Last week Brittney and Amy hosted a Read-a-thon for the students in their classes, and the result of opening the doors and inviting the community in created an incredible buzz in their wing of the building. As I walked around, there were kids with parents and grandparents sitting side-by-side enjoying a good book. They were on the couches, at tables, on the floor, in the hallways, they were everywhere! And while the group was free to move about as they wanted, it was not chaos, rather it was a relaxed atmosphere where kids and adults were fully engaged in the activity. As I watched, I wondered:

  • what are the parents learning about their kids as readers?
  • what are the kids learning about their parents as learners?
  • what are Brittney and Amy learning about their students as they strive to meet the goal of developing a deep understanding of every student in their class?
  • what are other teachers in the building learning about risk taking?

This week we have another opportunity to invite our families into the school as we open our doors for our parent/student/teacher conferences. When I think about the way we have typically conducted these conferences, I wonder  if there are more opportunities for #Innovation as my friend George Corous (@gcouros) would ask. Do these conferences need to be a time for parents to sit and hear from you, or is there an opportunity for more side-by-side-by-side learning to occur? One such innovation that we will see is in how Leah is going set up learning stations for the parents, basing these on her students’ #GeniusHour creations. What she is doing is taking the typical parent/teacher interview and flipping it on it’s ear, allowing the students to lead the conversation through a celebration of their work. Another unique approach to sharing student learning that I’ve seen is how Sharlene has used #FreshGrade to showcase the work her students are doing as readers, as writers, as mathematicians, as wonderers.  This article may offer you more ideas or things to try for your time together with parents. As you prepare for Wednesday and Thursday, I’d invite you think about:

  • evidence…how do you know your students as learners, and how can you share this with their parents?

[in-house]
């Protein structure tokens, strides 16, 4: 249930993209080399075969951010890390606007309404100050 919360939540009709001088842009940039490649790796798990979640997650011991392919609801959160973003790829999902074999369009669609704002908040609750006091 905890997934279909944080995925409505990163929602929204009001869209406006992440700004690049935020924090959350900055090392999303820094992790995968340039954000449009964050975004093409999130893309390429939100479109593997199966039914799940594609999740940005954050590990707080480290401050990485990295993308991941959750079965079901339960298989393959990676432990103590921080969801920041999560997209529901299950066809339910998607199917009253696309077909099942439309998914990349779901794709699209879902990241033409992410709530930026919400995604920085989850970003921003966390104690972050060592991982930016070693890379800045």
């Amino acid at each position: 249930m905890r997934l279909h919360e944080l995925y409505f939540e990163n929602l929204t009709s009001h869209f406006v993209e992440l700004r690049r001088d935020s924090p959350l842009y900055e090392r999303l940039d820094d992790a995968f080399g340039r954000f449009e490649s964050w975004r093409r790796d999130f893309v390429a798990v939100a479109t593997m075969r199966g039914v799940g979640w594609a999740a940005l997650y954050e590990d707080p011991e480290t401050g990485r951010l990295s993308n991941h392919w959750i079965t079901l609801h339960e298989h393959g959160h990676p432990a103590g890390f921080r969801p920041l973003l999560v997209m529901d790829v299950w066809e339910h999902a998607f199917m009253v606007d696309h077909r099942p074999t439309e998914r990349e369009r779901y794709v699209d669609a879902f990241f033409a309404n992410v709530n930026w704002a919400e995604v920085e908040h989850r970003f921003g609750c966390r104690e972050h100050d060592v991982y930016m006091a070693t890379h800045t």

• voice…will you drive the discussion, or will you facilitate a discussion between parent(s) and student?
  • goal…how can the time we are sharing be as valuable as possible to the success of each learner?
  • feedback…how will you know if the parent(s) have a deeper understanding of their child as a learner?

Here’s what lies ahead this week:

Monday:

  • staff meeting, an opportunity to learn alongside Katharine, Marla, and Cara
  • classroom visits: what does side-by-side learning look like, sound like?

Tuesday:

  • classroom visits: what does side-by-side learning look like, sound like?

Wednesday:

  • classroom visits: what does side-by-side learning look like, sound like?
  • P/T Conferences (supper provided)

Thursday:

  • grade 6 basketball tournaments (girls to Stobart with Jesse, boys hosting here with Bruce)
  • P/T Conferences (supper provided)

Friday:

  • Day in lieu

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November 20th – 24th

A relatively quiet weekend around our house, as November colds have caught up to a few of us, but that does give one a good excuse to watch football, even if it was a heart breaker. Like the Riders, our volleyball teams have wrapped up their seasons as the senior boys finished their year in Langham on Saturday. It was nice to see such involvement from so many kids at the junior and senior level, and it looks like it will be a similar story with the basketball teams who get rolling this week.

I’m very excited about our staff meeting (gotta think of a better name for these…suggestions?) and the sharing that will be taking place tomorrow. Joanne, Cara, Shantel, and Amy all have amazing things for us to learn about, and I’m so thankful that they have agreed to share what they have been learning about recently. I saw a post today on Twitter that caught my eye, and it was a link to an  interesting website (found here) that views Bloom’s Taxonomy through the lens of digital learning. What I noticed in the planning verbs is that they are not only at home in our classrooms, but in our staff meetings (any thoughts on a new name yet?) as well. I’m wondering what planning verbs from the list will be used at tomorrow’s meeting.

Here’s what lies ahead this week:

Monday:

  • Staff meeting 3:15 (Mr. Derksen’s room)
  • NOTE: the team meeting previously scheduled for 9:00 – 10:30 in the library has been postponed, the library will be open all day

Tuesday:

  • Steve & Brenda at LF meeting

Wednesday:

  • Team meeting 9:00 (Brenda’s room)

Thursday:

  • Business as usual

Friday:

  • Jon Yellowlees school visit

As always, create a great week!